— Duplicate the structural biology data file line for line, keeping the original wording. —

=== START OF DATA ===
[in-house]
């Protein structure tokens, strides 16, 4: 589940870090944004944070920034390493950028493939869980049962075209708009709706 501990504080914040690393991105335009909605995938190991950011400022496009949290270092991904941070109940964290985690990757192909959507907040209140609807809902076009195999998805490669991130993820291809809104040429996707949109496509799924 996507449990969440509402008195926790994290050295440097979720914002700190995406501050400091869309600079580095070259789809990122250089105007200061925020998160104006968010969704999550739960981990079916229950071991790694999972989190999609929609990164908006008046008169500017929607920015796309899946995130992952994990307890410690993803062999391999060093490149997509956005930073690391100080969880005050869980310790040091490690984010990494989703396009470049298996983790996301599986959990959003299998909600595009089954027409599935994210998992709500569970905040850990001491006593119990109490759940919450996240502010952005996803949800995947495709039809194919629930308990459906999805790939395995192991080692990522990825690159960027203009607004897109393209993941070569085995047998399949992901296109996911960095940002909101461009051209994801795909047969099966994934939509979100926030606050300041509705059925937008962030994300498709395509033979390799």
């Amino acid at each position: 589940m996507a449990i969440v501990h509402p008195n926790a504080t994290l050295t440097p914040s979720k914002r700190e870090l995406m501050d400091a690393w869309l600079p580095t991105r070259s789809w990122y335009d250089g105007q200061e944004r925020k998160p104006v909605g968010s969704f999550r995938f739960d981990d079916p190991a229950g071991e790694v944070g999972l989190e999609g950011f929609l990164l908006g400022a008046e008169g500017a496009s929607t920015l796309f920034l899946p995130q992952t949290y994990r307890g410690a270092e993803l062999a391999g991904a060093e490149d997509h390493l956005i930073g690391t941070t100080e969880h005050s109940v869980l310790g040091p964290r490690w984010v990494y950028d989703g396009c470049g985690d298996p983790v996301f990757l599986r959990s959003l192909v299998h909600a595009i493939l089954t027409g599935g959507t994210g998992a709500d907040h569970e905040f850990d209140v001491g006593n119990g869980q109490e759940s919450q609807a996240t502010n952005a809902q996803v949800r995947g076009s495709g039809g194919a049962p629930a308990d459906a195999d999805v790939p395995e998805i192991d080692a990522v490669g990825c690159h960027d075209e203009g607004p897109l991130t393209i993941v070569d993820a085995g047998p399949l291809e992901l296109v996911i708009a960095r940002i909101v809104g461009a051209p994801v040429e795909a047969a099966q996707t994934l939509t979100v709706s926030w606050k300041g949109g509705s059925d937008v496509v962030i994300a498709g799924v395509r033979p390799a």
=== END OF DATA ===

[in-house]
């Protein structure tokens, strides 16, 4: 589940870090944004944070920034390493950028493939869980049962075209708009709706 501990504080914040690393991105335009909605995938190991950011400022496009949290270092991904941070109940964290985690990757192909959507907040209140609807809902076009195999998805490669991130993820291809809104040429996707949109496509799924 996507449990969440509402008195926790994290050295440097979720914002700190995406501050400091869309600079580095070259789809990122250089105007200061925020998160104006968010969704999550739960981990079916229950071991790694999972989190999609929609990164908006008046008169500017929607920015796309899946995130992952994990307890410690993803062999391999060093490149997509956005930073690391100080969880005050869980310790040091490690984010990494989703396009470049298996983790996301599986959990959003299998909600595009089954027409599935994210998992709500569970905040850990001491006593119990109490759940919450996240502010952005996803949800995947495709039809194919629930308990459906999805790939395995192991080692990522990825690159960027203009607004897109393209993941070569085995047998399949992901296109996911960095940002909101461009051209994801795909047969099966994934939509979100926030606050300041509705059925937008962030994300498709395509033979390799």
């Amino acid at each position: 589940m996507a449990i969440v501990h509402p008195n926790a504080t994290l050295t440097p914040s979720k914002r700190e870090l995406m501050d400091a690393w869309l600079p580095t991105r070259s789809w990122y335009d250089g105007q200061e944004r925020k998160p104006v909605g968010s969704f999550r995938f739960d981990d079916p190991a229950g071991e790694v944070g999972l989190e999609g950011f929609l990164l908006g400022a008046e008169g500017a496009s929607t920015l796309f920034l899946p995130q992952t949290y994990r307890g410690a270092e993803l062999a391999g991904a060093e490149d997509h390493l956005i930073g690391t941070t100080e969880h005050s109940v869980l310790g040091p964290r490690w984010v990494y950028d989703g396009c470049g985690d298996p983790v996301f990757l599986r959990s959003l192909v299998h909600a595009i493939l089954t027409g599935g959507t994210g998992a709500d907040h569970e905040f850990d209140v001491g006593n119990g869980q109490e759940s919450q609807a996240t502010n952005a809902q996803v949800r995947g076009s495709g039809g194919a049962p629930a308990d459906a195999d999805v790939p395995e998805i192991d080692a990522v490669g990825c690159h960027d075209e203009g607004p897109l991130t393209i993941v070569d993820a085995g047998p399949l291809e992901l296109v996911i708009a960095r940002i909101v809104g461009a051209p994801v040429e795909a047969a099966q996707t994934l939509t979100v709706s926030w606050k300041g949109g509705s059925d937008v496509v962030i994300a498709g799924v395509r033979p390799a």